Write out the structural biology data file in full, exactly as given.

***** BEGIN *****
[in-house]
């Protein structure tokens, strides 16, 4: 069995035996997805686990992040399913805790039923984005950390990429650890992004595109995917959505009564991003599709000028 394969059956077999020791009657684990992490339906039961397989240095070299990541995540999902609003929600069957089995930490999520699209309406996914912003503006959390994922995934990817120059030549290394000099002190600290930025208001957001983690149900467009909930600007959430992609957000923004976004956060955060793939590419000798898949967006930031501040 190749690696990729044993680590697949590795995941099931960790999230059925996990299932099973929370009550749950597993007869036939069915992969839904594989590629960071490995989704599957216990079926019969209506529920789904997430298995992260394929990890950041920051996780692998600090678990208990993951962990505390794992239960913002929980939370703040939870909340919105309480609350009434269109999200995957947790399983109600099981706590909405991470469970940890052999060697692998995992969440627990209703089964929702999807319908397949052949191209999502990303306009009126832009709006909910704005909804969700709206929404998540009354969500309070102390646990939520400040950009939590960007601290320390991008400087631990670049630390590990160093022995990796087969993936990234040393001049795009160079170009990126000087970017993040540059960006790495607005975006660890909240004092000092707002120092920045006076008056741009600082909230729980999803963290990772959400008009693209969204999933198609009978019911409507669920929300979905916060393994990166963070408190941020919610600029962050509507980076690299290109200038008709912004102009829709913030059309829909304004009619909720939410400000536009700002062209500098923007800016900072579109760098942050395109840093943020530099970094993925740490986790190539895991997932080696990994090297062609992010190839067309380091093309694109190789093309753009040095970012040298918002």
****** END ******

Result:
[in-house]
């Protein structure tokens, strides 16, 4: 069995035996997805686990992040399913805790039923984005950390990429650890992004595109995917959505009564991003599709000028 394969059956077999020791009657684990992490339906039961397989240095070299990541995540999902609003929600069957089995930490999520699209309406996914912003503006959390994922995934990817120059030549290394000099002190600290930025208001957001983690149900467009909930600007959430992609957000923004976004956060955060793939590419000798898949967006930031501040 190749690696990729044993680590697949590795995941099931960790999230059925996990299932099973929370009550749950597993007869036939069915992969839904594989590629960071490995989704599957216990079926019969209506529920789904997430298995992260394929990890950041920051996780692998600090678990208990993951962990505390794992239960913002929980939370703040939870909340919105309480609350009434269109999200995957947790399983109600099981706590909405991470469970940890052999060697692998995992969440627990209703089964929702999807319908397949052949191209999502990303306009009126832009709006909910704005909804969700709206929404998540009354969500309070102390646990939520400040950009939590960007601290320390991008400087631990670049630390590990160093022995990796087969993936990234040393001049795009160079170009990126000087970017993040540059960006790495607005975006660890909240004092000092707002120092920045006076008056741009600082909230729980999803963290990772959400008009693209969204999933198609009978019911409507669920929300979905916060393994990166963070408190941020919610600029962050509507980076690299290109200038008709912004102009829709913030059309829909304004009619909720939410400000536009700002062209500098923007800016900072579109760098942050395109840093943020530099970094993925740490986790190539895991997932080696990994090297062609992010190839067309380091093309694109190789093309753009040095970012040298918002």